In an unprecedented partnership for Puerto Rico, New York will assist in submitting a request to the Centers for Medicare and Medicaid Services for a waiver that would allow the island territory to implement changes that could alleviate its dire financial situation.

Officials expect to submit the waiver before the year’s end, an ambitious goal considering it took New York two years to make a similar request as part of its Medicare reform.

“We’re going to put together a winning proposal that we can take to Washington to let them see that Puerto Rico should be entitled to get a Medicare waiver, which is how New York was able to get away from the burden it was under,” New York Lt. Gov. Kathy Hochul said. “We can do this, but it’s going to take a creative approach and expertise to get it done and that’s why we’re here.”

The development came as Hochul led a dream team of New York health officials to Puerto Rico this week, and the announcement of a joint effort in seeking a Medicaid waiver marked the first time any state or agency has been so involved with Puerto Rican health authorities to address the issue of Medicare and health in general.

During the visit, the New York delegation met with government and legislative officials and toured various medical and health facilities to see firsthand the critical challenges facing the island’s public health care system.

“We engaged on a three-day fact finding mission to understand more about the barriers and challenges affecting the system and the community,” Hochul said. “This team helped New York when it faced a similar crisis and that’s why we come with a sense of optimism, because although the crisis in Puerto Rico is worse than we imagined, we were on that same scenario in our own state not so long ago.”

Although Puerto Ricans are U.S. citizens and pay the same amount in Medicare and Social Security taxes, residents of the island territory receive half the benefits of citizens in the mainland.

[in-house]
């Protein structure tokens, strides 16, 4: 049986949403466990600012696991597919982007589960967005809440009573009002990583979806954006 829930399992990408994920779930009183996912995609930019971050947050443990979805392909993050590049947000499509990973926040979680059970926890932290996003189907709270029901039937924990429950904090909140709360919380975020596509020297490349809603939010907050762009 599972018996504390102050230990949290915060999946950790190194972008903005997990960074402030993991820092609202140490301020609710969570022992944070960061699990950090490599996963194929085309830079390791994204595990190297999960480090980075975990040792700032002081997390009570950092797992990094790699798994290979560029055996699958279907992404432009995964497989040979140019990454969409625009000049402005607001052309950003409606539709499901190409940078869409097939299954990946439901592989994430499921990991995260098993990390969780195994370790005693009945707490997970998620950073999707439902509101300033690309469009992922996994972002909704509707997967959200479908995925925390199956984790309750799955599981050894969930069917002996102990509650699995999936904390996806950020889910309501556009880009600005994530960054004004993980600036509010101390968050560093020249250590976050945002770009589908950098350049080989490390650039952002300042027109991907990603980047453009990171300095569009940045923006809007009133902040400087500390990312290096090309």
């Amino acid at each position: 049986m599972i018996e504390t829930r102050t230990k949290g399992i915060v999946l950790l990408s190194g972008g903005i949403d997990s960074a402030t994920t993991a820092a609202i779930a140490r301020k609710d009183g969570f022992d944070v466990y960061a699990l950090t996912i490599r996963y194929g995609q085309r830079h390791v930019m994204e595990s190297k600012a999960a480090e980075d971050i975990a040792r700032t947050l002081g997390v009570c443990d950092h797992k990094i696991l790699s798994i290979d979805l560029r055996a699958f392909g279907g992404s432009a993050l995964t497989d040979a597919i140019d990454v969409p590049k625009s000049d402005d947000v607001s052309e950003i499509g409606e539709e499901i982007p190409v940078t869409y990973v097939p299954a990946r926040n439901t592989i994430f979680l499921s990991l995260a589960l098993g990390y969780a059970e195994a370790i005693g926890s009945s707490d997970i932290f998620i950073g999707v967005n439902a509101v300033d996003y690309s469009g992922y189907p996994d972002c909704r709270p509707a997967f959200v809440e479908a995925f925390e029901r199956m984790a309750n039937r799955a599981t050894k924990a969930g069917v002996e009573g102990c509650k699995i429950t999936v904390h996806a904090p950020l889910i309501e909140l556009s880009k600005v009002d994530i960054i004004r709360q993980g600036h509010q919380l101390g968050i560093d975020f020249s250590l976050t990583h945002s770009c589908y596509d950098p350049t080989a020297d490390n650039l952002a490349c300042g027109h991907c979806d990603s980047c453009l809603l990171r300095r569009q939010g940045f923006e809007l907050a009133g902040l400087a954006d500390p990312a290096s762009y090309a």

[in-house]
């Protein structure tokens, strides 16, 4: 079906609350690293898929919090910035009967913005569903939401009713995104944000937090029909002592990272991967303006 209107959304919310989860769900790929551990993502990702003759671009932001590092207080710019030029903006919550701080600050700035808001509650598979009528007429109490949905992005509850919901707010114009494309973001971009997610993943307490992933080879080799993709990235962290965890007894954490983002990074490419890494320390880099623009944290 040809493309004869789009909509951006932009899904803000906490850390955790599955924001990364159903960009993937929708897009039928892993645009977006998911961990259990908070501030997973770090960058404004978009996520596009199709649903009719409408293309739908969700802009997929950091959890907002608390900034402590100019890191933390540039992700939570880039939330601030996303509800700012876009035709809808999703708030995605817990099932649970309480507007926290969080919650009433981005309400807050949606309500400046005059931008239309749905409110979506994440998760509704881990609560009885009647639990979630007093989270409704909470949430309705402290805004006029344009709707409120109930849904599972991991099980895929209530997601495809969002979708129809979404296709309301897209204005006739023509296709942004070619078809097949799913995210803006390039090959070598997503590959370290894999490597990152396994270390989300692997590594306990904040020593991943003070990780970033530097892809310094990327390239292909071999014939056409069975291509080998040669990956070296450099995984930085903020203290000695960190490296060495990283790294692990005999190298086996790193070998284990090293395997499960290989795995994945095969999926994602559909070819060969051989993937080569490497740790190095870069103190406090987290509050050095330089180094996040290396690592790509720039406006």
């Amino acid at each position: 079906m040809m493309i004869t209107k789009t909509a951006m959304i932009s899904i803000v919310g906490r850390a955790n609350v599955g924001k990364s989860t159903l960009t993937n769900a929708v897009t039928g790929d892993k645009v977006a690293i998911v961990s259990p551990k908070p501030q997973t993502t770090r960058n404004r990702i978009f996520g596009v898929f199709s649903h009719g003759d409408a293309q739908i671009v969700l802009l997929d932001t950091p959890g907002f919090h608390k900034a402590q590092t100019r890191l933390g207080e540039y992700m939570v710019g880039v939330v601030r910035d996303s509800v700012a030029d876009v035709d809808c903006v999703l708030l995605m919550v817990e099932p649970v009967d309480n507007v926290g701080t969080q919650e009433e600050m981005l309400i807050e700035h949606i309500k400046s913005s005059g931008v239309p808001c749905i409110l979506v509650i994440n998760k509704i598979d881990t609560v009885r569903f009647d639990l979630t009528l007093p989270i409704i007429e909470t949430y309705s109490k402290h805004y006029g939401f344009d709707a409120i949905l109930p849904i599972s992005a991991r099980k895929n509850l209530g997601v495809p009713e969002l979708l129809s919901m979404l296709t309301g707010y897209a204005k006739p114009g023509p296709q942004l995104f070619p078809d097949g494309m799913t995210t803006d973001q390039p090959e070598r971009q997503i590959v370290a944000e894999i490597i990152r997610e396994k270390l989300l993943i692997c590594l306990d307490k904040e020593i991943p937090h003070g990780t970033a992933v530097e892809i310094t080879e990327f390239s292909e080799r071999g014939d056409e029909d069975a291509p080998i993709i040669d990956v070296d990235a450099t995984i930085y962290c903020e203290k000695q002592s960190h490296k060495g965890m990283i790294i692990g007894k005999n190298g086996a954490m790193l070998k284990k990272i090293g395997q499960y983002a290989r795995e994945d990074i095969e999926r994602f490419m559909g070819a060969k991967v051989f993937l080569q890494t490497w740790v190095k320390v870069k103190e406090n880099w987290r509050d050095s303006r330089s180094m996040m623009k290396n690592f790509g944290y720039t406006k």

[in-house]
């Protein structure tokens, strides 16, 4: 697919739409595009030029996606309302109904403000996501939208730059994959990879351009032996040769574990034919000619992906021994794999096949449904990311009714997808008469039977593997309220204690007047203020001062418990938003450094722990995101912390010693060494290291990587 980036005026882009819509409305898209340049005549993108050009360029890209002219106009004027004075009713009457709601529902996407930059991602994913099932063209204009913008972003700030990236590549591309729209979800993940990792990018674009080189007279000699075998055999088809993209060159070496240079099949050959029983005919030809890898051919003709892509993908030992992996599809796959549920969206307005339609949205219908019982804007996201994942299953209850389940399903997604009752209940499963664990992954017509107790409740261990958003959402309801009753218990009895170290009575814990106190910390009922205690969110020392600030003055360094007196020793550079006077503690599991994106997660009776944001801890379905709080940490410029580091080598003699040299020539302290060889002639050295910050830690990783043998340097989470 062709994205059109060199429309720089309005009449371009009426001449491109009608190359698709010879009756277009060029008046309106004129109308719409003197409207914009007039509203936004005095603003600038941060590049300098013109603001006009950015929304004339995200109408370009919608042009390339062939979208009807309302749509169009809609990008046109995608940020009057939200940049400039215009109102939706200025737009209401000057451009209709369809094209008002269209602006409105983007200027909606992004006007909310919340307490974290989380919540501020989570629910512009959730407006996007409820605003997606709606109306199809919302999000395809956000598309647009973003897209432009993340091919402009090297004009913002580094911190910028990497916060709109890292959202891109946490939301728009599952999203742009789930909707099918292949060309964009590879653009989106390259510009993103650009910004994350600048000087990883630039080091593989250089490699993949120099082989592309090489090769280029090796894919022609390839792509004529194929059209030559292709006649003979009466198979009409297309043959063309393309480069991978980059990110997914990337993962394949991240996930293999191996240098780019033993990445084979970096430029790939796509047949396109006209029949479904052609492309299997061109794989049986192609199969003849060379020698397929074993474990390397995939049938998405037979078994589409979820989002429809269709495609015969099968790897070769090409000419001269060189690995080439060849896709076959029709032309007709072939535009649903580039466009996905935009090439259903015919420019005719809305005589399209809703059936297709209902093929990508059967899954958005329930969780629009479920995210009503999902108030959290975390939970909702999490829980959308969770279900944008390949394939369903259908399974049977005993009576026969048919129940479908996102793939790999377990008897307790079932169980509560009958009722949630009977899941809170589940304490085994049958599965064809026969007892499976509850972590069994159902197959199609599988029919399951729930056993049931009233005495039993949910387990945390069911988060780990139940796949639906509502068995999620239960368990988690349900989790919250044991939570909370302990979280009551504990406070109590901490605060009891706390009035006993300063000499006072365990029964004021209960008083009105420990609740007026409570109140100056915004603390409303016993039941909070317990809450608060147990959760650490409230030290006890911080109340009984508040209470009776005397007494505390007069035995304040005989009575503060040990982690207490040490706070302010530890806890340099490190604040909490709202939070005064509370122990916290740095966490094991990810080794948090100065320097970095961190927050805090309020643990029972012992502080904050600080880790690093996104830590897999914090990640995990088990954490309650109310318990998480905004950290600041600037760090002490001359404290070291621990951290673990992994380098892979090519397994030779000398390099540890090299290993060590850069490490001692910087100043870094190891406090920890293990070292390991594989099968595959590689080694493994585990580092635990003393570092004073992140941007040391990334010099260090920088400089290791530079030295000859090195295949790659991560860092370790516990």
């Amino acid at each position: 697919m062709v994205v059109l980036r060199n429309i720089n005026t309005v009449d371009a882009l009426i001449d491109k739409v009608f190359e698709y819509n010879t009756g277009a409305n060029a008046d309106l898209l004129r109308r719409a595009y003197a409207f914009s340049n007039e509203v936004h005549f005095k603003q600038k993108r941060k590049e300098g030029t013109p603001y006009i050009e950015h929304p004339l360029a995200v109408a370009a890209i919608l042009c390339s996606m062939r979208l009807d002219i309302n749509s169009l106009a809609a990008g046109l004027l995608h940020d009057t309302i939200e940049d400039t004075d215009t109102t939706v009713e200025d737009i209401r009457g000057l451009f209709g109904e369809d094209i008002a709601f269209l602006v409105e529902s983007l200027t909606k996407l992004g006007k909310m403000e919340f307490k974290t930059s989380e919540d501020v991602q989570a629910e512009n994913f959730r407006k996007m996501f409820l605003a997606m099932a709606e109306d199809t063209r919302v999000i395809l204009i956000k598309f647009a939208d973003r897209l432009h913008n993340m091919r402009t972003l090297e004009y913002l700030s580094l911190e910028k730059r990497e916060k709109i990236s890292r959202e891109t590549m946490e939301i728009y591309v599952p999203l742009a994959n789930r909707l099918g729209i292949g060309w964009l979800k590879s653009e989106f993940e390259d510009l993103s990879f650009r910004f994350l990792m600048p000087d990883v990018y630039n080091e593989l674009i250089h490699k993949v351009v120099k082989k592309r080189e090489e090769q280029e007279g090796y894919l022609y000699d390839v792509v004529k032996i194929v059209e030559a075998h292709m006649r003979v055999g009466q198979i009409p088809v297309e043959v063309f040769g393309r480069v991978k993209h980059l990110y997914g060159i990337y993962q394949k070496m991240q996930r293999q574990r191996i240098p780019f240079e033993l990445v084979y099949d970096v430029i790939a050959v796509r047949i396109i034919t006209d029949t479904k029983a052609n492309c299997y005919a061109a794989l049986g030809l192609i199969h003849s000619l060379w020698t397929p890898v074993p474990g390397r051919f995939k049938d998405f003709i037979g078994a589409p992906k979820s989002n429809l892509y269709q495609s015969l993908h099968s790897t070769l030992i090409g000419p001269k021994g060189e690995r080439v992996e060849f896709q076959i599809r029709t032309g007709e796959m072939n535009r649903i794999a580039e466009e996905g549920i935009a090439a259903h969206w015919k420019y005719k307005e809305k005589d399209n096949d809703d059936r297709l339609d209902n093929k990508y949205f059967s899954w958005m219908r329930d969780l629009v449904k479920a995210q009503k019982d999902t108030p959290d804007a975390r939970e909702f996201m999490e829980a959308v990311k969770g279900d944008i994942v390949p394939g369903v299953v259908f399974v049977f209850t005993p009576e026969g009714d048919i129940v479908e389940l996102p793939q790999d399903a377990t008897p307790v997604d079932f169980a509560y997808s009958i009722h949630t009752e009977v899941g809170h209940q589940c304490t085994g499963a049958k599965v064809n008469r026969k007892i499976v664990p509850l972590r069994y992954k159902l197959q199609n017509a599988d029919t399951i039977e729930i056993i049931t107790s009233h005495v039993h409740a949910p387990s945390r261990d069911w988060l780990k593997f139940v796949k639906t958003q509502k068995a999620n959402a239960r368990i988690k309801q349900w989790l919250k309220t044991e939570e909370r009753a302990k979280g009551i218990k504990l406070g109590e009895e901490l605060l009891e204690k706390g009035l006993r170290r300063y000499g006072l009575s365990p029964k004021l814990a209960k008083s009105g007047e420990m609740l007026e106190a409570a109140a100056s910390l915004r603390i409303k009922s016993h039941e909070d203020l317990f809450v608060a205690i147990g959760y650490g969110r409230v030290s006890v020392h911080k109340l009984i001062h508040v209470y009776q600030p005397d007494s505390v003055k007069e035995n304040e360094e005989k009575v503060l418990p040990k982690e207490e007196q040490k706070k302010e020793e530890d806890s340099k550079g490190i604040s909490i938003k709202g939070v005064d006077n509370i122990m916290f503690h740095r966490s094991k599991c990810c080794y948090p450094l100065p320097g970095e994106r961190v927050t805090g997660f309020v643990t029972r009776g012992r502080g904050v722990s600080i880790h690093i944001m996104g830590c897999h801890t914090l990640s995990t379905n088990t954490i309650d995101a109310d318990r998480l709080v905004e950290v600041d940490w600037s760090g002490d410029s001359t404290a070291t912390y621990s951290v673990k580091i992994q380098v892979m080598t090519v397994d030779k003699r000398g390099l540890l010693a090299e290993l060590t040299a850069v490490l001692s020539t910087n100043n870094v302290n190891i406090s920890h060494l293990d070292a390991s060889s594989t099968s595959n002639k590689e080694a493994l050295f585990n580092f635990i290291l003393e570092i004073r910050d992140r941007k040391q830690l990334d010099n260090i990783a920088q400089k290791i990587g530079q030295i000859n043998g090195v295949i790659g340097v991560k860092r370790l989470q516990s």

“This alliance with New York is very important for us, in order to achieve parity for Puerto Rico, which is paying the same Medicare tax and Social Security as the rest of the nation but is receiving much lower benefits,” said Ricardo A. Rivera, executive director of the Puerto Rico Health Insurance Administration. “We need to make Congress see that this disparity has to stop.”

The New York delegation, which included state Health Commissioner Howard Zucker, state Medicaid Director Jason Helgerson and Assembly Health Committee chairman Richard Gottfried, visited four institutions that are representative of the Puerto Rican health system. They started with a tour of a Medicare office in the town of Río Piedras and then headed to the Puerto Rican Medical Center, the largest government-owned medical center on the island. They also visited Med Caribe, a primary care medical group, and APS, a mental health clinic, and met with local legislators.

The delegation did not travel outside the metro area, but strengthening facilities in other regions to alleviate the heavy burden on the personnel at the Puerto Rican Medical Center was discussed during the visit.

Zucker said he met with medical staff and resident students to learn about the challenges they’re facing at the Puerto Rico Medical Center, including the exodus of medical staff to the U.S. in search of better work conditions and pay.

“We have to find creative ways to keep the doctors here on the island because it’s critically important if we want to move forward on health care for the people of Puerto Rico,” Zucker said. He added that the system needs to move towards a model of preventive medicine and not only responding when a patient is already ill.

The challenges Puerto Rico is facing with Medicaid are greater than those in any other U.S. jurisdiction, said Helgerson, who heads New York’s Medicaid program.

“That’s not meant as an overstatement, it’s based on my experience as Medicaid director for two different states for more than a decade,” he said. “We need to make smarter investments in the facilities and infrastructure which will produce savings in the long run in terms of energy costs, better work environments and better patient outcomes.”